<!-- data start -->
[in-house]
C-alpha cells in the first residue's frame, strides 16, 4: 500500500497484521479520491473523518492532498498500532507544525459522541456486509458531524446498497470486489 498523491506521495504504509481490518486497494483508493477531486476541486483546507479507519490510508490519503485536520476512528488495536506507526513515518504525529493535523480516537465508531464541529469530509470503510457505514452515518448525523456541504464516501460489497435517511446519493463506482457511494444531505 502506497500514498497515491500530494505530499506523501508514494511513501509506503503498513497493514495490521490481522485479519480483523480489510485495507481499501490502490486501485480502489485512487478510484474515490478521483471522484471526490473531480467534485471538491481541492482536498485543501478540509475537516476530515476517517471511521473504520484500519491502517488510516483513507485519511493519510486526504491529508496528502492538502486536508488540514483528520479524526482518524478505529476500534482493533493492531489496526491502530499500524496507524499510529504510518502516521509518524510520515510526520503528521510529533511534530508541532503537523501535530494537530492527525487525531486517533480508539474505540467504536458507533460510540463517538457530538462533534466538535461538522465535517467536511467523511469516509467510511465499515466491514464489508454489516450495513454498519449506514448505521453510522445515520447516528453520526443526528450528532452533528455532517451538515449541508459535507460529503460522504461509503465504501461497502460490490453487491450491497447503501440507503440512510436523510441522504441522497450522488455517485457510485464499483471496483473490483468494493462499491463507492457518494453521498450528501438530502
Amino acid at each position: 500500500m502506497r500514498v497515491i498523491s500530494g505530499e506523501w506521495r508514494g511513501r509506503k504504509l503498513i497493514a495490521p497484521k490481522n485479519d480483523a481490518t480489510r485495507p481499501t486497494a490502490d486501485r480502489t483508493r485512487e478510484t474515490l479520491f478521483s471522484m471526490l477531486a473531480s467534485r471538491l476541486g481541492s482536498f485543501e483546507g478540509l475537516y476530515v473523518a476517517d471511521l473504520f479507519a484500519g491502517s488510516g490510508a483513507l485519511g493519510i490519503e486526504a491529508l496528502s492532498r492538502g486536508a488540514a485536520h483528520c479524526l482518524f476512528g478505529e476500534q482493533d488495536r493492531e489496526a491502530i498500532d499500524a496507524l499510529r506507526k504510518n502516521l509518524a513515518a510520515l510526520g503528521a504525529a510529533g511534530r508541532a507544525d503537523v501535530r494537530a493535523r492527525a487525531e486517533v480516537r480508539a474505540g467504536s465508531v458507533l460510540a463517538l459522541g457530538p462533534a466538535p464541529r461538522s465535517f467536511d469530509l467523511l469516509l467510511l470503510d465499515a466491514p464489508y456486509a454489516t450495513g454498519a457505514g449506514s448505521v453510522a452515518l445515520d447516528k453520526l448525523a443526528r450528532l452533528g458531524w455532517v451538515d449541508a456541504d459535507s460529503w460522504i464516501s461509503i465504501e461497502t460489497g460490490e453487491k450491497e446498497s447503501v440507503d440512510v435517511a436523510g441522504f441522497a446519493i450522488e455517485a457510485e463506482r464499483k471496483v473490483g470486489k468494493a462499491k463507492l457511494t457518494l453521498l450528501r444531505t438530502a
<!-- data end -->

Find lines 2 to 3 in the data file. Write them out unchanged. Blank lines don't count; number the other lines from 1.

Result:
C-alpha cells in the first residue's frame, strides 16, 4: 500500500497484521479520491473523518492532498498500532507544525459522541456486509458531524446498497470486489 498523491506521495504504509481490518486497494483508493477531486476541486483546507479507519490510508490519503485536520476512528488495536506507526513515518504525529493535523480516537465508531464541529469530509470503510457505514452515518448525523456541504464516501460489497435517511446519493463506482457511494444531505 502506497500514498497515491500530494505530499506523501508514494511513501509506503503498513497493514495490521490481522485479519480483523480489510485495507481499501490502490486501485480502489485512487478510484474515490478521483471522484471526490473531480467534485471538491481541492482536498485543501478540509475537516476530515476517517471511521473504520484500519491502517488510516483513507485519511493519510486526504491529508496528502492538502486536508488540514483528520479524526482518524478505529476500534482493533493492531489496526491502530499500524496507524499510529504510518502516521509518524510520515510526520503528521510529533511534530508541532503537523501535530494537530492527525487525531486517533480508539474505540467504536458507533460510540463517538457530538462533534466538535461538522465535517467536511467523511469516509467510511465499515466491514464489508454489516450495513454498519449506514448505521453510522445515520447516528453520526443526528450528532452533528455532517451538515449541508459535507460529503460522504461509503465504501461497502460490490453487491450491497447503501440507503440512510436523510441522504441522497450522488455517485457510485464499483471496483473490483468494493462499491463507492457518494453521498450528501438530502
Amino acid at each position: 500500500m502506497r500514498v497515491i498523491s500530494g505530499e506523501w506521495r508514494g511513501r509506503k504504509l503498513i497493514a495490521p497484521k490481522n485479519d480483523a481490518t480489510r485495507p481499501t486497494a490502490d486501485r480502489t483508493r485512487e478510484t474515490l479520491f478521483s471522484m471526490l477531486a473531480s467534485r471538491l476541486g481541492s482536498f485543501e483546507g478540509l475537516y476530515v473523518a476517517d471511521l473504520f479507519a484500519g491502517s488510516g490510508a483513507l485519511g493519510i490519503e486526504a491529508l496528502s492532498r492538502g486536508a488540514a485536520h483528520c479524526l482518524f476512528g478505529e476500534q482493533d488495536r493492531e489496526a491502530i498500532d499500524a496507524l499510529r506507526k504510518n502516521l509518524a513515518a510520515l510526520g503528521a504525529a510529533g511534530r508541532a507544525d503537523v501535530r494537530a493535523r492527525a487525531e486517533v480516537r480508539a474505540g467504536s465508531v458507533l460510540a463517538l459522541g457530538p462533534a466538535p464541529r461538522s465535517f467536511d469530509l467523511l469516509l467510511l470503510d465499515a466491514p464489508y456486509a454489516t450495513g454498519a457505514g449506514s448505521v453510522a452515518l445515520d447516528k453520526l448525523a443526528r450528532l452533528g458531524w455532517v451538515d449541508a456541504d459535507s460529503w460522504i464516501s461509503i465504501e461497502t460489497g460490490e453487491k450491497e446498497s447503501v440507503d440512510v435517511a436523510g441522504f441522497a446519493i450522488e455517485a457510485e463506482r464499483k471496483v473490483g470486489k468494493a462499491k463507492l457511494t457518494l453521498l450528501r444531505t438530502a